Journal of Neurology

, 256:916 | Cite as

In vivo mapping of incremental cortical atrophy from incipient to overt Alzheimer’s disease

  • Giovanni B. Frisoni
  • Annapaola Prestia
  • Paul E. Rasser
  • Matteo Bonetti
  • Paul M. Thompson
Original Communication


Progressive brain atrophy is believed to be the Alzheimer’s disease (AD) marker with the greatest evidence for validity. Mapping the topography of cortical atrophy throughout the stages of severity may allow the neural networks affected to be identified. Twenty healthy elderly persons (OH, MMSE 29.1 ± 1.0), 11 patients with incipient AD (iAD, 26.5 ± 2.0), 15 with mild AD (miAD, 23.5 ± 2.2), and 15 with moderate AD (moAD, 16.5 ± 2.0) underwent 3D magnetic resonance. Cortical pattern matching analysis was performed and maps of percent differences in gray matter distribution were computed between the following groups: iAD versus OH, miAD versus iAD, and moAD versus miAD. Compared to OH, iAD patients exhibited a mean cortical gray matter loss of 9–20% in areas encompassing the polysynaptic hippocampal pathway (posterior cingulate/retrosplenial and medial temporal cortex) and subgenual/orbitofrontal cortices, and a less widespread loss of 5–11% in other neocortical areas. Compared to iAD, miAD featured widespread mean gray matter loss of 14–19% in areas encompassing the direct hippocampal pathway (temporal pole, temporoparietal association cortex, and dorsal prefrontal cortex), sensorimotor, and visual cortex, with a less marked loss (7–9%) in the polysynaptic pathway areas. Compared to miAD, only atrophy in the primary sensorimotor cortex was still relatively marked in moAD, with a mean gray matter loss of 10–11%; the loss in other regions was generally below 10%. These findings suggest that the polysynaptic hippocampal pathway is affected in iAD, the direct pathway and sensorimotor and visual networks are affected in moAD, and the sensorimotor network is affected in moAD.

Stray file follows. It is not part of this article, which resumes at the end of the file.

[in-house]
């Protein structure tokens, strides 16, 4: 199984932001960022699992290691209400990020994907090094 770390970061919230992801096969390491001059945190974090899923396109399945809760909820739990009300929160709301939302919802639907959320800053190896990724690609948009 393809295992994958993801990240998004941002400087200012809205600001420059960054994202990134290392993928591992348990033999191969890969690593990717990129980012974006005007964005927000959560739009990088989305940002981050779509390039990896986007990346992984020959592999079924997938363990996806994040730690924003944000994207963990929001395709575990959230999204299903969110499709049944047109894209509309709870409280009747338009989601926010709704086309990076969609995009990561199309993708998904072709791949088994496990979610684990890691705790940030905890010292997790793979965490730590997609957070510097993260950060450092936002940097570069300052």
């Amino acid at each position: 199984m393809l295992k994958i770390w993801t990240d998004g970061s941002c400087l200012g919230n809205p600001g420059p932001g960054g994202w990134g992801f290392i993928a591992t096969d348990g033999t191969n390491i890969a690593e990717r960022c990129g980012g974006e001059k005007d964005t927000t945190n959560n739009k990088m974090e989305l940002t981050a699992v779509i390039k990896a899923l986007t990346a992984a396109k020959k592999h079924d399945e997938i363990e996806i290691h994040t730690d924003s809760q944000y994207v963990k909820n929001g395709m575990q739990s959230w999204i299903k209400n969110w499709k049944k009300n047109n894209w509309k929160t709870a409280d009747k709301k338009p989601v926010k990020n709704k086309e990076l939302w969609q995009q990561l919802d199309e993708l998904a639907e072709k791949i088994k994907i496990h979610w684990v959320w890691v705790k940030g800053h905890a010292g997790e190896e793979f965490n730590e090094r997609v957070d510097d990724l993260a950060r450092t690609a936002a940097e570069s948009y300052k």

Alzheimer’s disease Cortical pattern matching Brain atrophy Mild cognitive impairment (MCI) Volumetric MRI 



We wish to thank Francesca Sabattoli for help in the inter-rater reliability of cortical pattern matching, and Michela Pievani for continuous technical and logistic support.

Conflict of interest statement

The authors report no conflicts of interest.

Supplementary material

415_2009_5040_MOESM1_ESM.doc (818 kb)
Supplementary figures (DOC 818 kb)


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Copyright information

© Springer-Verlag 2009

Authors and Affiliations

  • Giovanni B. Frisoni
    • 1
    • 2
  • Annapaola Prestia
    • 1
  • Paul E. Rasser
    • 3
    • 4
  • Matteo Bonetti
    • 5
  • Paul M. Thompson
    • 6
  1. 1.Laboratory of Epidemiology Neuroimaging and TelemedicineIRCCS Centro San Giovanni di Dio FBF, The National Centre for Research and Care of Alzheimer’s and Mental DiseasesBresciaItaly
  2. 2.Psychogeriatric WardIRCCS Centro San Giovanni di Dio FBF, The National Centre for Research and Care of Alzheimer’s and Mental DiseasesBresciaItaly
  3. 3.Schizophrenia Research InstituteSydneyAustralia
  4. 4.Priority Centre for Brain and Mental Health Research, School of Design, Communication and ITUniversity of NewcastleNewcastleAustralia
  5. 5.Service of NeuroradiologyIstituto Clinico Città di BresciaBresciaItaly
  6. 6.Laboratory of Neuro ImagingUCLA School of MedicineLos AngelesUSA

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